What is Gerd?
Gastro-esophageal reflux disease or acid-reflux disease is a condition in which the contents of the stomach reflux backwards into the esophagus (food pipe). Since the stomach contents are acidic in nature, this damages the inner lining of the food pipe and causes symptoms of heartburn, pain, etc.
Some amount of reflux of stomach contents is normal in all individuals but not everyone develops GERD. The main reason behind this is that only in some individuals this refluxed fluid is more acidic and remains in the esophagus for longer duration thus causing GERD. Dietary causes and certain faulty habits are frequently responsible for initiating this condition in individuals who are prone to develop it.
At the junction of the food pipe (esophagus) and the stomach is a muscular gateway (called lower esophageal sphincter or LES). Under normal circumstances, this sphincter remains contracted so that no contents of the stomach can go back into the esophagus but when this sphincter becomes relaxed due to any reason or is weak, it may allow the contents of the stomach to flow back into the esophagus causing inflammation of the lining of the oesophagus. There can also be many other causes of GERD which will be discussed in details later.
Chronic long-standing GERD may cause certain complications that have been described below:
- Esophageal erosions: Inflammation of the esophagus, ulcers or breaks in the lining of the esophagus can occur due to repeated contact with refluxed acid from the stomach.
- Esophageal strictures: Repeated damage to the esophageal lining caused by acid reflux forms a scar tissue (stricture). These strictures can trap food and cause difficulty in swallowing.
- Barrett’s esophagus: In some patients, the normal esophageal lining, or epithelium, may be replaced with abnormal epithelium. This condition is called Barrett’s esophagus and it has been linked to cancer of the esophagus.
- Inflammation of the vocal cords due to refluxed acid; this may lead to hoarseness of voice.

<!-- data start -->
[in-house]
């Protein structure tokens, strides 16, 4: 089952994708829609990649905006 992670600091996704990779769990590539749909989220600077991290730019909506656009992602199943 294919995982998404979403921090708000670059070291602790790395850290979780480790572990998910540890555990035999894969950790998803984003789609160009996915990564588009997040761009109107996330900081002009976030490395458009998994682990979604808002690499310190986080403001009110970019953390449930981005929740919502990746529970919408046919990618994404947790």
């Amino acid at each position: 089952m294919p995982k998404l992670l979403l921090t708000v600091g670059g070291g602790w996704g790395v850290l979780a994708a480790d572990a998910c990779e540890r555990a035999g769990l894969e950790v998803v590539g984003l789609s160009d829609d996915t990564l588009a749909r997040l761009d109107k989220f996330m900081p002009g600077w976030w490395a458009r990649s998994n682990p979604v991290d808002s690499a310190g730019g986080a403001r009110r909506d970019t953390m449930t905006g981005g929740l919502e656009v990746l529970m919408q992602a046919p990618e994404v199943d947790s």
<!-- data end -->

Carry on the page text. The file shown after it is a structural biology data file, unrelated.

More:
- Lung (pulmonary) aspiration, asthma and chronic pulmonary disease may also be caused by GERD.
GERD – Lifestyle Changes
Patients of GERD can benefit immensely if they follow the following set of instructions and incorporate these into their daily lives. These changes in lifestyle can bring under good control most of the symptoms of GERD and can significantly alleviate the symptoms of GERD.
- Don’t eat at least 2-3 hours before bedtime. This will help emptying of the stomach before the person goes into the reclined position and will prevent the reflux.
- Don’t lie down right after eating at any time of day.
- Keep the head end of your bed elevated by at least 6 inches with blocks because gravity helps in preventing the reflux of the acid from the stomach.
- Don’t eat large meals; instead opt for smaller, more frequent meals throughout the day.
- Give up smoking because smoking weakens the lower esophageal sphincter and increases reflux.
- Avoid alcohol because it increases the likelihood that acid from your stomach will back up.
- Reduce your weight if you are overweight because obesity increases the chances of reflux of the acid.
- Avoid fatty, greasy foods, chocolate, caffeine, spicy foods, citrus foods and other things which worsen your heartburn.
- Avoid remaining in stooped posture; keep an upright posture when standing or sitting.
- Be cautious with over-the-counter painkillers as these might worsen your complaints, always ask your physician before taking any such medication.
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